- Baker Dunleavy signs five-year contract extension
- New Haven issues a Public Health Alert after over 90 people overdose
- Quinnipiac men’s basketball finalizes 2018-19 schedule
- Quinnipiac men’s basketball unveils non-conference slate
- Quinnipiac women’s basketball announces non-conference schedule
- New QCards show more face and less branding for easier identification
- President Judy Olian to ‘shape Quinnipiac’s bright future’ with students
- Quinnipiac men’s ice hockey releases 2018-19 schedule
- Sleeping Giant State Park closed indefinitely after tornado damage
- Quinnipiac partners with People’s United Bank
Let’s face it: your vote didn’t count
Let’s be honest, your vote this Nov. 2 didn’t matter, and I don’t mean just because it was one of many.
It didn’t matter because regardless of which of the choices on your ballot won, nothing is going to change. Connecticut’s Senate race is a perfect example of that. Was there really no one more qualified in the entire state of Connecticut than Democrat Richard Blumenthal, who lied about serving in Vietnam, and Republican Linda McMahon, who dumped more than $40 million of her own money into the race?
Unfortunately, this race is representative of most House and Senate races across the country. Nearly everyone is faced with the choice between, in the words of “South Park,” a giant douche and a turd sandwich.
Judge Andrew Napolitano, a commentator on Fox News, put it well when he said “I believe we have a one-party system in this country, called the big-government party. There is a Republican branch that likes war and deficits and assaulting civil liberties, and there is a Democratic branch that likes welfare and taxes and assaulting commercial liberties.”
Though there has been much hand-wringing in the media over what the big Republican gains in this election will mean, little will change in the end. Here are three reasons the election did not matter, and why your vote did not make a difference.
1. American Empire – Virtually no candidate nominated by the two major parties would ever dare question America’s aggressive foreign policy or attempts at nation building. If Alexander the Great, the Mongols, the British Empire, and the Soviets all failed to beat Afghani resistance, we certainly won’t. And the situation is no different in Iraq. Obama may have said the war there is over, but he forgot to mention it to the 50,000 U.S. troops still on the ground there, and the hundreds of thousands of hired contractors.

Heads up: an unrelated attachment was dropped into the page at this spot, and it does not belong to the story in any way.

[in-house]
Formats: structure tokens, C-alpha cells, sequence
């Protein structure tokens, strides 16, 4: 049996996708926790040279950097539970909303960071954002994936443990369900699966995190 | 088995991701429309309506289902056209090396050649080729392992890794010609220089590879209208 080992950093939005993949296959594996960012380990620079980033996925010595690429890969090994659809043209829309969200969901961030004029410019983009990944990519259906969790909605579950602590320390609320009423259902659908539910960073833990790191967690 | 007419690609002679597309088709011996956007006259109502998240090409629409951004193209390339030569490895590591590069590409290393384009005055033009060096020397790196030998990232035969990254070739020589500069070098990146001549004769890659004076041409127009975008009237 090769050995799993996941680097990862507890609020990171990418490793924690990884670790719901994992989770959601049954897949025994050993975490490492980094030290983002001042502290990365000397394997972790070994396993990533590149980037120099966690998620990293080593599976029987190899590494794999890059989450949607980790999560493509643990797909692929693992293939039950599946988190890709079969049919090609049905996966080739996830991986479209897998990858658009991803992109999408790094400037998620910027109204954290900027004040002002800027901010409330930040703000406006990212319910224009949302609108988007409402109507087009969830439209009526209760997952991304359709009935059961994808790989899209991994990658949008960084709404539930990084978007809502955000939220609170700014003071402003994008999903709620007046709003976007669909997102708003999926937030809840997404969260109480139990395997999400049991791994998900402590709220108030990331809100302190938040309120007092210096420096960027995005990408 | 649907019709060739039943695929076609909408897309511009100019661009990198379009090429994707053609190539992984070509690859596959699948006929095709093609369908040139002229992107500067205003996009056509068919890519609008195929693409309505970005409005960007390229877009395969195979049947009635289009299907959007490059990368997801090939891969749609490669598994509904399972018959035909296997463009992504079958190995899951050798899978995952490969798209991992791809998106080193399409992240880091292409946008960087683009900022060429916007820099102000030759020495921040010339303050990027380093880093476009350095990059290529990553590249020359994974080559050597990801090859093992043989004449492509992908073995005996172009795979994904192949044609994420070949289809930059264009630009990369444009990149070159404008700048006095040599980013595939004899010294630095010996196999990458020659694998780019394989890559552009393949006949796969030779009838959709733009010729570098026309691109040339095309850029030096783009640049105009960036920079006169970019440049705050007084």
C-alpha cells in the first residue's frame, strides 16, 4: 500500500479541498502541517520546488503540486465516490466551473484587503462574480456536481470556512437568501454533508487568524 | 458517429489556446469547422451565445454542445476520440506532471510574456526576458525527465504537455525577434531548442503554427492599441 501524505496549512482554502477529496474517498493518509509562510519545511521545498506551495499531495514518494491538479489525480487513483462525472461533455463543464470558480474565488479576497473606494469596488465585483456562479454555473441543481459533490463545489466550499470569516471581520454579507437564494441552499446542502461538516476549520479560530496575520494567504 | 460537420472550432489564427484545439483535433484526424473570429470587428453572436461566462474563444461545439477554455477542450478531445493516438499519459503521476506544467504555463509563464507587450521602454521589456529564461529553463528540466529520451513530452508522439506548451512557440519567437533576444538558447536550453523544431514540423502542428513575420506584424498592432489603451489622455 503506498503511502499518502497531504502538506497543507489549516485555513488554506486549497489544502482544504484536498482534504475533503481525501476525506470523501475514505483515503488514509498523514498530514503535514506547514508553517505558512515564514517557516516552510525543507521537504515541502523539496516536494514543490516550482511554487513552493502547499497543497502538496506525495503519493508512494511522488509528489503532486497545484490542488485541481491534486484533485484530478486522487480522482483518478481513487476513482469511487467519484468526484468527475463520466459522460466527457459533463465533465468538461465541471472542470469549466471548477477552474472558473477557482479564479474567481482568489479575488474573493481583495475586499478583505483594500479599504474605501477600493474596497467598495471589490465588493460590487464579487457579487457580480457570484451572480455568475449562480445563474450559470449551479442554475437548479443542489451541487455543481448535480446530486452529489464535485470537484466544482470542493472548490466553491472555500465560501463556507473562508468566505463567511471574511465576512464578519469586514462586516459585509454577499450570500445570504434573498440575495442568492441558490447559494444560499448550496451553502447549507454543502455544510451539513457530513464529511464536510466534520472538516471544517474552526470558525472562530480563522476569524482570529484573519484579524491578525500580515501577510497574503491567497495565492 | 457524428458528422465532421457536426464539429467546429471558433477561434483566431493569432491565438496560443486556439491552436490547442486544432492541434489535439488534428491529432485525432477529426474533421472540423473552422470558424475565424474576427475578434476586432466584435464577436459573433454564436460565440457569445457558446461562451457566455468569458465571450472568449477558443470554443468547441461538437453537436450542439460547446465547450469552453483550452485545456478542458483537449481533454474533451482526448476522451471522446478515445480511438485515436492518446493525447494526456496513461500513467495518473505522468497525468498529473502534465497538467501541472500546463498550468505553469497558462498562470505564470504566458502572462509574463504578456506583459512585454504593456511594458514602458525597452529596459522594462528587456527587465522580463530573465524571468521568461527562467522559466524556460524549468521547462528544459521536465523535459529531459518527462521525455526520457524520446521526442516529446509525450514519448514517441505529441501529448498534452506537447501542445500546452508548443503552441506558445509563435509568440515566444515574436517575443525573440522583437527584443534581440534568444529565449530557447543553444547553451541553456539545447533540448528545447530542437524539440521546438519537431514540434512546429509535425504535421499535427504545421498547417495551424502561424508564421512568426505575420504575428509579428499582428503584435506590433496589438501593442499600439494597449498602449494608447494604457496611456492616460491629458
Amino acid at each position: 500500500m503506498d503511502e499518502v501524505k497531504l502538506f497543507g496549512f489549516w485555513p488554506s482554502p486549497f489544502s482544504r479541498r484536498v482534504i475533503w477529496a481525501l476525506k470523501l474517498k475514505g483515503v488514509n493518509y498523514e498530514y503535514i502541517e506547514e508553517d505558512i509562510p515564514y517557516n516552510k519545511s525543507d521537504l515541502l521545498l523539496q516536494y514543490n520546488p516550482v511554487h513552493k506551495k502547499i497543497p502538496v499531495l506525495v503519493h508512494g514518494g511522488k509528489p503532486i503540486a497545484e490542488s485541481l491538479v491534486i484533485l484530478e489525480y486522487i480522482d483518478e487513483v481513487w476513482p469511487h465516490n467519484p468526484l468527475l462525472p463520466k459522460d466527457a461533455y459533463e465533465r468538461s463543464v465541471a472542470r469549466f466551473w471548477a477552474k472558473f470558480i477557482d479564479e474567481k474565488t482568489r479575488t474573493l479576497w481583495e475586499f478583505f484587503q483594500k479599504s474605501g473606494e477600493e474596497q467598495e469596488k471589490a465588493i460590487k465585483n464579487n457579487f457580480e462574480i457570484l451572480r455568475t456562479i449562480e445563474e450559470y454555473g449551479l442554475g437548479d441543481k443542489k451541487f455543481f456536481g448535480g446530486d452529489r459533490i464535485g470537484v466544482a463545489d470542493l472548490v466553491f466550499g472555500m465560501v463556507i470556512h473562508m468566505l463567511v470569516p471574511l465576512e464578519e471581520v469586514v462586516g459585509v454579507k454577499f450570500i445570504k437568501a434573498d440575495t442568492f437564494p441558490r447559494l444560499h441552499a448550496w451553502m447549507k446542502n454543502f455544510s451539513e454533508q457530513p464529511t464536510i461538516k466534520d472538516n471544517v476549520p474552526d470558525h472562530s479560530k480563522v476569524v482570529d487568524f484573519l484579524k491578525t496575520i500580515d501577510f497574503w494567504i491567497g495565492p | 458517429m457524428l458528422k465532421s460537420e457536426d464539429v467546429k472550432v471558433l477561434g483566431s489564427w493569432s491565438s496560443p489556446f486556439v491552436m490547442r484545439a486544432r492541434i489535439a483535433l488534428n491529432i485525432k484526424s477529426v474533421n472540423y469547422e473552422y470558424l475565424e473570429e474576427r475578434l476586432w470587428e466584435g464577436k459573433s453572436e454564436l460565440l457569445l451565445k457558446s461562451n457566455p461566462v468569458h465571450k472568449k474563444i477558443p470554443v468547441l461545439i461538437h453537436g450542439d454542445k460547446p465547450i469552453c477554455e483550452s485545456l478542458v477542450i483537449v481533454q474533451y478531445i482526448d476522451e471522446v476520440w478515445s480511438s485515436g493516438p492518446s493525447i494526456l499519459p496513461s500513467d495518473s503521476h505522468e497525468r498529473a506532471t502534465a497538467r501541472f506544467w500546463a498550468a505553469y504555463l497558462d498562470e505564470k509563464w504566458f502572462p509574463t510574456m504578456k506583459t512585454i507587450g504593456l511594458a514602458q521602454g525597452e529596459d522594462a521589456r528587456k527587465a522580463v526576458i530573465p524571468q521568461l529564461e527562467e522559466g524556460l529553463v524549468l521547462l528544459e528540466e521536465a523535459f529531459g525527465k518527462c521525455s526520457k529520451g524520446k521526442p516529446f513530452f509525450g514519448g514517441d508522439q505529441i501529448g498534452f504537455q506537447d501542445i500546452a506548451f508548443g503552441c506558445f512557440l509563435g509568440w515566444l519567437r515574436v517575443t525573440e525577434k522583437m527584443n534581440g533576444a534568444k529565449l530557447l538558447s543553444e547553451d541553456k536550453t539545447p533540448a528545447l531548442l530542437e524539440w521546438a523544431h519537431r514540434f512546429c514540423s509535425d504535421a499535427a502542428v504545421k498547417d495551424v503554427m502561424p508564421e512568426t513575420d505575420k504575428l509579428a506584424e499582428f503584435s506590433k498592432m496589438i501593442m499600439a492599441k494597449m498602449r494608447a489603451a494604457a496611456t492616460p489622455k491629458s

2. The Federal Reserve – Few candidates in this year’s elections challenged the policies of the Federal Reserve System, which risks massive inflation. The Fed, which conducts U.S. monetary policy, is a quasi-public institution that is subject to no oversight by Congress. They continue to create money out of thin air, reducing the value of the paychecks you and I take home. Famous industrialist Henry Ford once said, “It is well that the people of the nation do not understand our banking and monetary system, for if they did, I believe there would be a revolution before tomorrow morning.”
3. Big Government – The new crop of Tea Party representatives may talk a good game about reducing the size of government, but that talk stops for the majority of them when you bring up social issues. They want to shrink government small enough to fit in your bedroom and tell you what you can and cannot do in the privacy of your own home. The establishment of both parties were united in their opposition to Proposition 19, a failed California ballot measure to legalize marijuana.
But all hope is not lost.
You can make a difference. It’s simply not enough for youth who care about politics to phone bank and knock on doors for candidates who suck slightly less than the opposition. Year of Youth is a project that seeks to encourage young people to run for office. Their website states they intend to “build a vibrant network of students, activists, organizers, candidates, intellectuals, and any other citizens who are concerned for their country’s future.” Only through direct action such as this, and by involvement in the primary process, can students bring about real change. Simply voting the straight party ticket, or voting for the candidate whose ads sound the best, won’t do a thing.